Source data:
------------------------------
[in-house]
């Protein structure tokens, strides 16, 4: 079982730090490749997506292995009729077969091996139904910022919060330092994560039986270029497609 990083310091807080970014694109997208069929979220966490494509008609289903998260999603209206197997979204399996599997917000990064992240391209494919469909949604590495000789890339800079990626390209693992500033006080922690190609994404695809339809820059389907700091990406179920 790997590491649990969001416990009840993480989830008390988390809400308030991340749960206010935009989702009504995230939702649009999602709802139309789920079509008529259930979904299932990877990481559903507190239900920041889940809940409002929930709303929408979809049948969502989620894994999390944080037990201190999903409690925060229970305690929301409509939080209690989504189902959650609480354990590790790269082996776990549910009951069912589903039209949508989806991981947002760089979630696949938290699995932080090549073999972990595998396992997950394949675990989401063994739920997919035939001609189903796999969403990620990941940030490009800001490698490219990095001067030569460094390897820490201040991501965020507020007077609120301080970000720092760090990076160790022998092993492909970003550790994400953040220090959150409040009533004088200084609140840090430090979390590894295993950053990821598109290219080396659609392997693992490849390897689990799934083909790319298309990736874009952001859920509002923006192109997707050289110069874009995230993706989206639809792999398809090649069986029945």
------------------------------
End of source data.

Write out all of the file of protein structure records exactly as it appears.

[in-house]
């Protein structure tokens, strides 16, 4: 079982730090490749997506292995009729077969091996139904910022919060330092994560039986270029497609 990083310091807080970014694109997208069929979220966490494509008609289903998260999603209206197997979204399996599997917000990064992240391209494919469909949604590495000789890339800079990626390209693992500033006080922690190609994404695809339809820059389907700091990406179920 790997590491649990969001416990009840993480989830008390988390809400308030991340749960206010935009989702009504995230939702649009999602709802139309789920079509008529259930979904299932990877990481559903507190239900920041889940809940409002929930709303929408979809049948969502989620894994999390944080037990201190999903409690925060229970305690929301409509939080209690989504189902959650609480354990590790790269082996776990549910009951069912589903039209949508989806991981947002760089979630696949938290699995932080090549073999972990595998396992997950394949675990989401063994739920997919035939001609189903796999969403990620990941940030490009800001490698490219990095001067030569460094390897820490201040991501965020507020007077609120301080970000720092760090990076160790022998092993492909970003550790994400953040220090959150409040009533004088200084609140840090430090979390590894295993950053990821598109290219080396659609392997693992490849390897689990799934083909790319298309990736874009952001859920509002923006192109997707050289110069874009995230993706989206639809792999398809090649069986029945």